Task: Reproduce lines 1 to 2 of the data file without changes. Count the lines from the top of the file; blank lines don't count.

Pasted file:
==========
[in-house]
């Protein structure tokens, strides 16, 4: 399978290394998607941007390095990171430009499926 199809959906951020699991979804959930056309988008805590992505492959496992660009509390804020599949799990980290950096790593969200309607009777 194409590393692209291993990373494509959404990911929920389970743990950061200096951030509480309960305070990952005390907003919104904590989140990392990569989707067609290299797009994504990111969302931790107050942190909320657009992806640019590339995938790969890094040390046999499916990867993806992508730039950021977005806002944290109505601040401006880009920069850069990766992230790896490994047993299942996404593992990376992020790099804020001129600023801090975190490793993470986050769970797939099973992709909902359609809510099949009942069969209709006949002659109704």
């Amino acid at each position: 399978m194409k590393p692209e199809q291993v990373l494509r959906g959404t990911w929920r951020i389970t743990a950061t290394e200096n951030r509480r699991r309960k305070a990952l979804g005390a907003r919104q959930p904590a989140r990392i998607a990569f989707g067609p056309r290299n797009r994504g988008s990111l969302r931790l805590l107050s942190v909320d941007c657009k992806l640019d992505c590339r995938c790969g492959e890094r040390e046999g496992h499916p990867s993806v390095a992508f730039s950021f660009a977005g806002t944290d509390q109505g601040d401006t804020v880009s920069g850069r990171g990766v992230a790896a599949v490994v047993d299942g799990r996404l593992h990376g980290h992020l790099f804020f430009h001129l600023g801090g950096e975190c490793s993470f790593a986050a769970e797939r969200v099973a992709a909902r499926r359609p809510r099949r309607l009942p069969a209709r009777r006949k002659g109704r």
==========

[in-house]
């Protein structure tokens, strides 16, 4: 399978290394998607941007390095990171430009499926 199809959906951020699991979804959930056309988008805590992505492959496992660009509390804020599949799990980290950096790593969200309607009777 194409590393692209291993990373494509959404990911929920389970743990950061200096951030509480309960305070990952005390907003919104904590989140990392990569989707067609290299797009994504990111969302931790107050942190909320657009992806640019590339995938790969890094040390046999499916990867993806992508730039950021977005806002944290109505601040401006880009920069850069990766992230790896490994047993299942996404593992990376992020790099804020001129600023801090975190490793993470986050769970797939099973992709909902359609809510099949009942069969209709006949002659109704």